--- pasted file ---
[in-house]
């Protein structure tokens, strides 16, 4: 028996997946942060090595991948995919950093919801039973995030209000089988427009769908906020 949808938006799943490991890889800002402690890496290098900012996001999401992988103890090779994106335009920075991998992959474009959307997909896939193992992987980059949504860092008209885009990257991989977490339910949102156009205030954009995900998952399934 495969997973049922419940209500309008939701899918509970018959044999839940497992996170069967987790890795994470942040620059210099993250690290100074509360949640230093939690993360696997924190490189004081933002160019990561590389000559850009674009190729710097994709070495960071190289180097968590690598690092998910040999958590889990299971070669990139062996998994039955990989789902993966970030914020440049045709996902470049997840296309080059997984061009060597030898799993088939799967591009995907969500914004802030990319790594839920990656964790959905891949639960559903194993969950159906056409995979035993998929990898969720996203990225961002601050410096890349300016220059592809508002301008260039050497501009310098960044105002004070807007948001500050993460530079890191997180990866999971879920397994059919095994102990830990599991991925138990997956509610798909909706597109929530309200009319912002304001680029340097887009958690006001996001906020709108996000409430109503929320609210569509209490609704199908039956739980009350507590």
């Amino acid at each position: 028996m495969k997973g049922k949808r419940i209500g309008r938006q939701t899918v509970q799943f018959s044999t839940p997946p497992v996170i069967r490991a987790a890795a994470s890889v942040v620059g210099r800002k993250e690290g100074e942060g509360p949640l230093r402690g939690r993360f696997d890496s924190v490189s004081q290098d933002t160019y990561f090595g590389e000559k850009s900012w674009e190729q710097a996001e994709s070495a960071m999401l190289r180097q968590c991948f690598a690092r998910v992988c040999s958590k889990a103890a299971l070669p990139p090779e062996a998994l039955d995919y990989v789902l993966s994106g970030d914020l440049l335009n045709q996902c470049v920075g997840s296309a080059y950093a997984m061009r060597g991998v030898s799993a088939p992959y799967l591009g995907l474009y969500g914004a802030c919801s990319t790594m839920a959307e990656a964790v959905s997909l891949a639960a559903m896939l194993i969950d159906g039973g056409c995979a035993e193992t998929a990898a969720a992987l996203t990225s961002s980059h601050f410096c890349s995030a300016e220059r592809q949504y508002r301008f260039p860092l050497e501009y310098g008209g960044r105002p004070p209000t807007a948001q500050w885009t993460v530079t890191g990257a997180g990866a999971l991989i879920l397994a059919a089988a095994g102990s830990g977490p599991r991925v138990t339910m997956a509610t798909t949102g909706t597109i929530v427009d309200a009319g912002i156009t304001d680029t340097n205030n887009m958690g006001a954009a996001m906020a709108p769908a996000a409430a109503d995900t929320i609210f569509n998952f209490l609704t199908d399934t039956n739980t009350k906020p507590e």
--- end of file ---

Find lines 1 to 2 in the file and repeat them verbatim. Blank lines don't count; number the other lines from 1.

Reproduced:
[in-house]
């Protein structure tokens, strides 16, 4: 028996997946942060090595991948995919950093919801039973995030209000089988427009769908906020 949808938006799943490991890889800002402690890496290098900012996001999401992988103890090779994106335009920075991998992959474009959307997909896939193992992987980059949504860092008209885009990257991989977490339910949102156009205030954009995900998952399934 495969997973049922419940209500309008939701899918509970018959044999839940497992996170069967987790890795994470942040620059210099993250690290100074509360949640230093939690993360696997924190490189004081933002160019990561590389000559850009674009190729710097994709070495960071190289180097968590690598690092998910040999958590889990299971070669990139062996998994039955990989789902993966970030914020440049045709996902470049997840296309080059997984061009060597030898799993088939799967591009995907969500914004802030990319790594839920990656964790959905891949639960559903194993969950159906056409995979035993998929990898969720996203990225961002601050410096890349300016220059592809508002301008260039050497501009310098960044105002004070807007948001500050993460530079890191997180990866999971879920397994059919095994102990830990599991991925138990997956509610798909909706597109929530309200009319912002304001680029340097887009958690006001996001906020709108996000409430109503929320609210569509209490609704199908039956739980009350507590």